Want to be extra happy next spring? Start planning now for your spring garden to include more bulbs. They’re so easy to overlook in the fall since they don’t have flashy flowers to tempt you, but you’ll be so happy you took the time to plant them when their pretty flowers appear next March, April and May!
This fall’s bulb shipment has arrived, and the varied selection includes packages of tulips already mixed in beautiful color combinations. The important thing to remember when buying tulip bulbs is to buy them early and refrigerate them. Other bulbs you can purchase early simply to get the best selection, then keep them cool and dry until the time is right for planting all your bulbs, generally November into December here in the south.
Refrigerating the tulip bulbs at least 8 weeks is important for all of us who live in our warm climate where the winter soil temperatures don’t get cold enough for tulip bulbs to flower well. In the north, folks can buy their bulbs and plant them directly in the soil in the fall. Here, we’re tricking them into thinking they’re going through weeks of necessary winter chilling. Remember also that tulip bulbs should be treated like an annual and pulled out when they’re finished blooming.
In addition to the tulip bulb mixes, there are also many packages of narcissus. The smaller blooming varieties are perennial here and won’t need to be replanted each year. With names like ‘Sailboat’, ‘Minnow’, ‘Sun Disc’, ‘Thalia’ and ‘Baby Moon’, just to list a few, how can you resist? These smaller bulbs come in packages of 12, and it’s best to plant them in groups in your garden, to make more of an impact each year.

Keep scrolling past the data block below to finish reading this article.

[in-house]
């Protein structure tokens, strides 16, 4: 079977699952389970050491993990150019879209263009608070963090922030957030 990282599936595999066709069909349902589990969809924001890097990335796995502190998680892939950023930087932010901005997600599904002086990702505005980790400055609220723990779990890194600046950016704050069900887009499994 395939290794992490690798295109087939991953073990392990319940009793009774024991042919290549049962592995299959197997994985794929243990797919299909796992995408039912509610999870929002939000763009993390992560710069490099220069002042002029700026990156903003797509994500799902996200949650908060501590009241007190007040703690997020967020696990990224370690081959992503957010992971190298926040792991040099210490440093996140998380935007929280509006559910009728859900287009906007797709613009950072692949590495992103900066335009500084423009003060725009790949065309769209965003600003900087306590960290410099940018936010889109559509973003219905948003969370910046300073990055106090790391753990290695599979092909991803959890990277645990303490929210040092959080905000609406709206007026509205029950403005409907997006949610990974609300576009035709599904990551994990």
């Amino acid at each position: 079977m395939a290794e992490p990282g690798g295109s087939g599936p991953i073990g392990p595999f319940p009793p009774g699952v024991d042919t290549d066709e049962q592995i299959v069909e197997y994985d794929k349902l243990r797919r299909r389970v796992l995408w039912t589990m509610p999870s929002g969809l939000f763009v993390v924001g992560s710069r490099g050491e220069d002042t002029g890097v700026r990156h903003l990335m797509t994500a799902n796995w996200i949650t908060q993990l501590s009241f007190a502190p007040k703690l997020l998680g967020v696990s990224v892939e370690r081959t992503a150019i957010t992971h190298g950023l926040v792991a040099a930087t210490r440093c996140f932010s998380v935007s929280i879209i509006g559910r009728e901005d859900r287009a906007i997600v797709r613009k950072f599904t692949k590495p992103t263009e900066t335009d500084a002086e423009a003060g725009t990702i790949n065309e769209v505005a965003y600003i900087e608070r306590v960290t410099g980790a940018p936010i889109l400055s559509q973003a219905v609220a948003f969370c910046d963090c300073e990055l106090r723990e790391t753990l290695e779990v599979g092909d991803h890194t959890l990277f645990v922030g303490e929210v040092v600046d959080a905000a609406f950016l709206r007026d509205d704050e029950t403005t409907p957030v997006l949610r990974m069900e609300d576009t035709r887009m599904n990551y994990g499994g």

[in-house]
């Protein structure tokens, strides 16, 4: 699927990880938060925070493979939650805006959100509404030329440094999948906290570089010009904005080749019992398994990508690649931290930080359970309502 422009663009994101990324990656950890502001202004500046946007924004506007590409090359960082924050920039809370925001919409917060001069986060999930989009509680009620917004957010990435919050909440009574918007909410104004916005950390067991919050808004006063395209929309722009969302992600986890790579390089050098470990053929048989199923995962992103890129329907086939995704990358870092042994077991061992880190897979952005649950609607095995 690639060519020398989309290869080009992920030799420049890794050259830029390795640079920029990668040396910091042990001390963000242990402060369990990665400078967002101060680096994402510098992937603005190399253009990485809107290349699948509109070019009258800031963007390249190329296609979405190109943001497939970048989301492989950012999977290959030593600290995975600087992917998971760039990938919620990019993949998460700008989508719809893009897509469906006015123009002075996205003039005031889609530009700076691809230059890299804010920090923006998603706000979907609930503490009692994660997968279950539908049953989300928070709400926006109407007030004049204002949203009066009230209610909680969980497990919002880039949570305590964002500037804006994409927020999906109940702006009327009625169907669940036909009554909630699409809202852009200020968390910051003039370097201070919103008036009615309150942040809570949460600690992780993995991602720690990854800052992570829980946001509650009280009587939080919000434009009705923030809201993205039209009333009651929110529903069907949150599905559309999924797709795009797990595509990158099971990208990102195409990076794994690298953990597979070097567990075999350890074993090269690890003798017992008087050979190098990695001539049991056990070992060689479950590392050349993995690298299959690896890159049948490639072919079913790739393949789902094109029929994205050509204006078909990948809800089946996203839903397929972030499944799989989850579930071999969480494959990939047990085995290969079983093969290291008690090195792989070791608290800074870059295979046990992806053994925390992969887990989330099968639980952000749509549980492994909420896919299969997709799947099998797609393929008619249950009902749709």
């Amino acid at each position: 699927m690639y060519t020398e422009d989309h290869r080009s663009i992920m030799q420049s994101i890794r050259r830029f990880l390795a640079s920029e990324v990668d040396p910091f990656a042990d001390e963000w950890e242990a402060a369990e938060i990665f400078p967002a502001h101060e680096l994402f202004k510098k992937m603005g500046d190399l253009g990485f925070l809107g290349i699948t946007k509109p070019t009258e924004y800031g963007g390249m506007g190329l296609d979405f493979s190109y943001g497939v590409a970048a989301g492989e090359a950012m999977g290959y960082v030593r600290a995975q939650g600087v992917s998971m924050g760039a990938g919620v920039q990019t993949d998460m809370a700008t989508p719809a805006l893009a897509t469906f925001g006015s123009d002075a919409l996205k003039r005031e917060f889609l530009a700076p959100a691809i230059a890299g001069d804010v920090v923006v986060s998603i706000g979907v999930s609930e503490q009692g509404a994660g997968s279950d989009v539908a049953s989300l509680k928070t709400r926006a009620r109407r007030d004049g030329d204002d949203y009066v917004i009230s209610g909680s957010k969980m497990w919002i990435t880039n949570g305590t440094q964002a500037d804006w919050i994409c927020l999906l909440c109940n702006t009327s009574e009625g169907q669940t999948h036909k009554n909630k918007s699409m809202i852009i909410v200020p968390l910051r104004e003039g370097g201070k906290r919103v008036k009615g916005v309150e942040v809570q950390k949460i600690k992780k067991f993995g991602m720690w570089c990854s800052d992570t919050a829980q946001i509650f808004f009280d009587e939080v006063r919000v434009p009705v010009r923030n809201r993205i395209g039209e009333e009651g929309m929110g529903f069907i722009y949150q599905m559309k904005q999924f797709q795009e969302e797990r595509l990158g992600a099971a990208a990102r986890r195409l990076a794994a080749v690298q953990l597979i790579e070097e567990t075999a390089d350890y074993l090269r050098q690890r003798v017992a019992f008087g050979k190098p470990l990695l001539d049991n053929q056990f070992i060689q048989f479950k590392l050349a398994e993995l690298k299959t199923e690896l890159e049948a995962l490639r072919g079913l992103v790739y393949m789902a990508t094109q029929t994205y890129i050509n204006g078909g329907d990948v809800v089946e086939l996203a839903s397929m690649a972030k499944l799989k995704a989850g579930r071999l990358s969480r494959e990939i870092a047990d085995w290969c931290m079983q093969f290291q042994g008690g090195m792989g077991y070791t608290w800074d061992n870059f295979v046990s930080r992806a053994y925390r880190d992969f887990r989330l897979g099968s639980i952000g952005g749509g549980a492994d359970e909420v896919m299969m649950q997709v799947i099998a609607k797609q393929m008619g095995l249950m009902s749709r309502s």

For all of you who like the big yellow and white blooms of daffodils, we have those too. ‘Dutch Master’ and ‘Mount Hood’ are favorites with their big blossoms on tall stems, and just a few in a vase are so beautiful.
Each year we also have some of the lycoris , or red ‘Surprise Lily’ bulbs. You’ve no doubt seen them blooming around town late in the summer, the long stems appearing, seemingly out of nowhere with their spidery red blooms. I have forgotten where I’ve planted them, and it’s always a happy surprise when they show up again each year. When they’re finished blooming, strap-like foliage will appear, persist all winter and then die down in the spring.
Another of my favorite bulbs is the old fashioned ipheion. It’s a tiny naturalizing bulb, meaning it will spread gradually where it is happy, generally in a sunny, open area. They come in shades of blue, purple and white; however, the one we have is the sky blue ‘Rolf Fiedler’. There are 18 tiny bulbs in a package, easy to plant and worth it too! You’ll see blooms late spring to early summer on these diminutive plants.
A couple of other perennial bulbs to try are cyclamen hederifolium and muscari or grape hyacinth. Both of these small bulbs will spread if conditions are favorable and add even more color to the early spring garden.
Planting Tips For Bulbs:
Always plant your bulbs twice the depth of the bulb itself. For example, if a tulip bulb is 2″ long, plant it at least 4″ deep. There’s no need to plant tulip bulbs any deeper here in the south. The reason folks up north plant deeper is to protect the bulb from freezing. Our soil doesn’t stay below freezing long enough for this to be an issue.
Fertilize with a bulb booster fertilizer at planting time and fertilize established bulbs in the fall with a granular fertilizer as well. If you miss this fall feeding, you can also fertilize them in February with a liquid, even-formula fertilizer like Jack’s . A liquid feed is better in the spring since it will reach the root system faster than a slow release granular will.
By Kris Blevons